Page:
What is now in broad terms a three-way division over national identity will not be soon resolved. Along the way there will be a lot of intense division and discord much as in the past when U.S. nationalism has moved from one phase to another.

The other tectonic shift has been playing out globally since the 1970s. U.S. policymakers after World War II had rescued globalization much battered by war and depression by promoting supportive values and institutions. For their commitment Americans were repaid in international leadership, world-wide prestige and influence, and economic prosperity. By the 1970s globalization under U.S. auspices began to accelerate with consequences that have since shaken U.S. dominance. New powers in regions around the world emerged resistant to U.S. direction. International institutions and organizations have multiplied and wielded increasing authority, thus further eroding U.S. clout. A more open international economy has prompted U.S. corporations to move abroad, leaving rust belts behind. As it went into financial overdrive, that economy demonstrated a tendency toward instability, first evident in regional crises in the 1980s and 1990s and then in the 2008 meltdown that shook the United States and spread to Europe.

In general, free movement of goods and capital brought not good GDP numbers but a growing inequality that spelled stagnant income for most and a rising fear that a system that was supposed to produce for each generation a better life than the one before was broken. Americans fell prey to political alienation evident in voter turnout and to distrust of institutions and the elites who run them, resulting in democratic dysfunction and sharp political contention. Here we see the connection between the inroads of globalization and the loss of nationalist consensus. A society disrupted by global forces has good cause for domestic disagreement about the way forward. The more profound the disruption, the deeper the disagreement.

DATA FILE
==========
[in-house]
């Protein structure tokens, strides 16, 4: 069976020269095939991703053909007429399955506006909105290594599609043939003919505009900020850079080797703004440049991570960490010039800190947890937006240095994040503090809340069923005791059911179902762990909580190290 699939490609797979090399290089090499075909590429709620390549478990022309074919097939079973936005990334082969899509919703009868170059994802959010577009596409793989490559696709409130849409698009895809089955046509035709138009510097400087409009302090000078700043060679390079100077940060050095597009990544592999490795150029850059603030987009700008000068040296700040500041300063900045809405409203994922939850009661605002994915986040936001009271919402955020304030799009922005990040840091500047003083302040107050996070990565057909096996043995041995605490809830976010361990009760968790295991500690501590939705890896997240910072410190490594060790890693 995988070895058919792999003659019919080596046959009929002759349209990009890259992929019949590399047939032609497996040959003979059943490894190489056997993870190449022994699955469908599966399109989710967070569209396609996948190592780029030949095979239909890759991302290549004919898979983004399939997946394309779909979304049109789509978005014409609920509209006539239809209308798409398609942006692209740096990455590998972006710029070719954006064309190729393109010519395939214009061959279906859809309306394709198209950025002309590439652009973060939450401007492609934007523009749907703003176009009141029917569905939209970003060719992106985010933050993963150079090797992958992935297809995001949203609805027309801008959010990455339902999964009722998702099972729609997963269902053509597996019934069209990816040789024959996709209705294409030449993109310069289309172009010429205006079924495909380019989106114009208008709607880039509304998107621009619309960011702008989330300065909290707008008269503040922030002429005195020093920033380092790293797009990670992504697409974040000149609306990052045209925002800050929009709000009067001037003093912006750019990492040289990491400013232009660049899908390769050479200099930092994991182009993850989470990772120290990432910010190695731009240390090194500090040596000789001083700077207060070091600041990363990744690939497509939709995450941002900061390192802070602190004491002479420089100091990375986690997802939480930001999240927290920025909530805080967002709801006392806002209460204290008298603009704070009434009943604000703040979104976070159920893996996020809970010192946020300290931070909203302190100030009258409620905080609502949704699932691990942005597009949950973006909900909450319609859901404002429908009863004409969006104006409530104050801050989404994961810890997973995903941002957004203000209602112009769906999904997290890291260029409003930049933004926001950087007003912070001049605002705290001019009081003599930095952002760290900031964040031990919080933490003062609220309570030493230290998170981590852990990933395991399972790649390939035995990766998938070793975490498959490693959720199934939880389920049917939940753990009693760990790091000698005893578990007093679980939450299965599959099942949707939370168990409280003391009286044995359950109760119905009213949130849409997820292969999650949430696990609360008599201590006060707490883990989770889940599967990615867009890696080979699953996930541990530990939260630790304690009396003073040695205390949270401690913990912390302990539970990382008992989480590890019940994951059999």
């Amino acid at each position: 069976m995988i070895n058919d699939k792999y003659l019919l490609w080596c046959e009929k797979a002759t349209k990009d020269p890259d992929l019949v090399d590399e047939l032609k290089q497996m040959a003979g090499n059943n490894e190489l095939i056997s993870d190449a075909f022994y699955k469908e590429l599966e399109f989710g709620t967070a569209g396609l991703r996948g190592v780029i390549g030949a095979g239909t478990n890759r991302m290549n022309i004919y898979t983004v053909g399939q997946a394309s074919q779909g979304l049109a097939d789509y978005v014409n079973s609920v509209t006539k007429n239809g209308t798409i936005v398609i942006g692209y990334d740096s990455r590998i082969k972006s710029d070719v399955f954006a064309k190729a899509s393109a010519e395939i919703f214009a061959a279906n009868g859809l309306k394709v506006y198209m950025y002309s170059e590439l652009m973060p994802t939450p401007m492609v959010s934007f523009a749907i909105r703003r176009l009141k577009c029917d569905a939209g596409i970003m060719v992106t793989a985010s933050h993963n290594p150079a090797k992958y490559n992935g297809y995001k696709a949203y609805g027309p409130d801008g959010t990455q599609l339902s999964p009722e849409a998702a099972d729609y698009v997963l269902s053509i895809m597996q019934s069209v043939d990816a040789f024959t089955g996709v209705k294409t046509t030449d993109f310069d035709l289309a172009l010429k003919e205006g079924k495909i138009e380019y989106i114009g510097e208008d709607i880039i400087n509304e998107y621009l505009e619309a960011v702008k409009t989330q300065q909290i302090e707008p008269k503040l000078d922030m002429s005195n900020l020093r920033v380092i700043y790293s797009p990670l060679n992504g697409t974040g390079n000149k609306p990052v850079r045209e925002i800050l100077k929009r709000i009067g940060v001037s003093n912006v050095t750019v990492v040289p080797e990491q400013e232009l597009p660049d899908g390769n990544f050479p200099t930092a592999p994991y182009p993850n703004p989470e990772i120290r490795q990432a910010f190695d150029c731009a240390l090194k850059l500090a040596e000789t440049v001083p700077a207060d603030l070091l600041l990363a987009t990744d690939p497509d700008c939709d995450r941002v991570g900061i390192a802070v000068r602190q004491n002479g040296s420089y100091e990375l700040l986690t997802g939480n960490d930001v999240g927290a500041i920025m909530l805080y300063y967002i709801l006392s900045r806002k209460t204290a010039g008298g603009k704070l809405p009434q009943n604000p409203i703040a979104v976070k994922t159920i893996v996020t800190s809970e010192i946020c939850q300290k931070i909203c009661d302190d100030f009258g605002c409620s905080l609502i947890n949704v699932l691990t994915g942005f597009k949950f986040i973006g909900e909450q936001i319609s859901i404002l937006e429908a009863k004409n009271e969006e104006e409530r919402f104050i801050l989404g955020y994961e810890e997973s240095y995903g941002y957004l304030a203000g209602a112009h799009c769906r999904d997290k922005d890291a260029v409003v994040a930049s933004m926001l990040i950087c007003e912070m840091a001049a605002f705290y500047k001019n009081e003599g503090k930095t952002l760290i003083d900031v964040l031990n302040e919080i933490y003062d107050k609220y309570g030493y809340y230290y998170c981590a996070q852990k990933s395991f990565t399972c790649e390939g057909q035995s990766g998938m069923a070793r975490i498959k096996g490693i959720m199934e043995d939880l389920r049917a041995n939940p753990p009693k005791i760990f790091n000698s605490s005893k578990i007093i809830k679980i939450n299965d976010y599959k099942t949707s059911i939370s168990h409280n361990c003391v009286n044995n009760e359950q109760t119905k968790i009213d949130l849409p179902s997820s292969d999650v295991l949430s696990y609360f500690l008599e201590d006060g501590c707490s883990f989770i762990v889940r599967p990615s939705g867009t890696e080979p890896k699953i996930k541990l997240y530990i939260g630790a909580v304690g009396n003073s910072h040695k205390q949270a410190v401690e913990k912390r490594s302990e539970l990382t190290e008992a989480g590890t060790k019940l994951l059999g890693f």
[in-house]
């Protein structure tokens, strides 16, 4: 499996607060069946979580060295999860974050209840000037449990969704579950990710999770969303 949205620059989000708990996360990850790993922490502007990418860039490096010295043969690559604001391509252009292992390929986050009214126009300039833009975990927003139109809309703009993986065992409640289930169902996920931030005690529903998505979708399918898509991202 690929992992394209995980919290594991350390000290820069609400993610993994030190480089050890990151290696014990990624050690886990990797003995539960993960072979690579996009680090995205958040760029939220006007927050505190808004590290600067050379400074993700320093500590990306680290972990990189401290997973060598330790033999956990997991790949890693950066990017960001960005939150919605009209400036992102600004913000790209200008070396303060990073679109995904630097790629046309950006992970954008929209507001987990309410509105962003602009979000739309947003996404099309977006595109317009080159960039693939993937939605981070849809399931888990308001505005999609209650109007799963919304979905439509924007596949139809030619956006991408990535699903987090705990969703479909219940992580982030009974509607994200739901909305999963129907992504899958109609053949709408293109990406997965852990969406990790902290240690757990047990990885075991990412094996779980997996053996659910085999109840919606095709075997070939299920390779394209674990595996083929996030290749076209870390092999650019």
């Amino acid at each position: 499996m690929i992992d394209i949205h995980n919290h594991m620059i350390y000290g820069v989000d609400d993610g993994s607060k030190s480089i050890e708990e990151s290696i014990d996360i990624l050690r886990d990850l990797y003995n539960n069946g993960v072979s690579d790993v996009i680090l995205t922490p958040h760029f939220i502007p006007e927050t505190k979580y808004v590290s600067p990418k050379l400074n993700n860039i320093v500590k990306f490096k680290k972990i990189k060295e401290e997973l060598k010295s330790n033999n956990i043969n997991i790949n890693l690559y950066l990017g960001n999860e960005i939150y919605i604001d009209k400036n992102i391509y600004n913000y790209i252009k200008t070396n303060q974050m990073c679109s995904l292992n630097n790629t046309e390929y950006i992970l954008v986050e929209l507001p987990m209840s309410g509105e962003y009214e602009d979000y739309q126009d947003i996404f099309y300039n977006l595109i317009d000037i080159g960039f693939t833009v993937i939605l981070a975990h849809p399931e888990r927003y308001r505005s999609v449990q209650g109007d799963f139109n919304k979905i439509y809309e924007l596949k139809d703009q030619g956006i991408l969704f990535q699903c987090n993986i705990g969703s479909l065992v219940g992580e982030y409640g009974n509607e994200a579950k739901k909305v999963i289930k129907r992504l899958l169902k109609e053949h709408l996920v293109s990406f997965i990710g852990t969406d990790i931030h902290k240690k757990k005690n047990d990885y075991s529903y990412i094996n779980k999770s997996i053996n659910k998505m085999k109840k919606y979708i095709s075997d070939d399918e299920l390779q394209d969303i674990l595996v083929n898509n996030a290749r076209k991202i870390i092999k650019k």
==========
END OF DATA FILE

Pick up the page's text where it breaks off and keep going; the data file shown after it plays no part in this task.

Until Americans face the pervasive effects of globalization and decide how to find a fresh accommodation with it, the problems noted above are likely to persist. Building walls, renegotiating trade agreements and putting America first are good bumper sticker solutions, but they are not likely to either restore comfortable small-town values or “make America great again.” No matter what the Trump administration does, globalization will remain a potent force technologically, economically, and culturally.

The task engaged Americans now face is formidable. On the one hand it involves understanding the global influences now deeply embedded in their lives so they can figure out how to channel them. On the other hand it involves coming to some kind of agreement on the kind of society they want they want to create and protect in a dynamic, globalized world. All the evidence to date suggests that Donald Trump lacks the sophistication to address either the challenge of figuring out how to live with globalization or how to resolve the contradictions disrupting the national consensus. But the troubles likely to attend his presidency may well help clarify for many of his fellow citizens and even some of his supporters the hard choices before us. The road is likely to get rougher before there can be any hope of smoother going.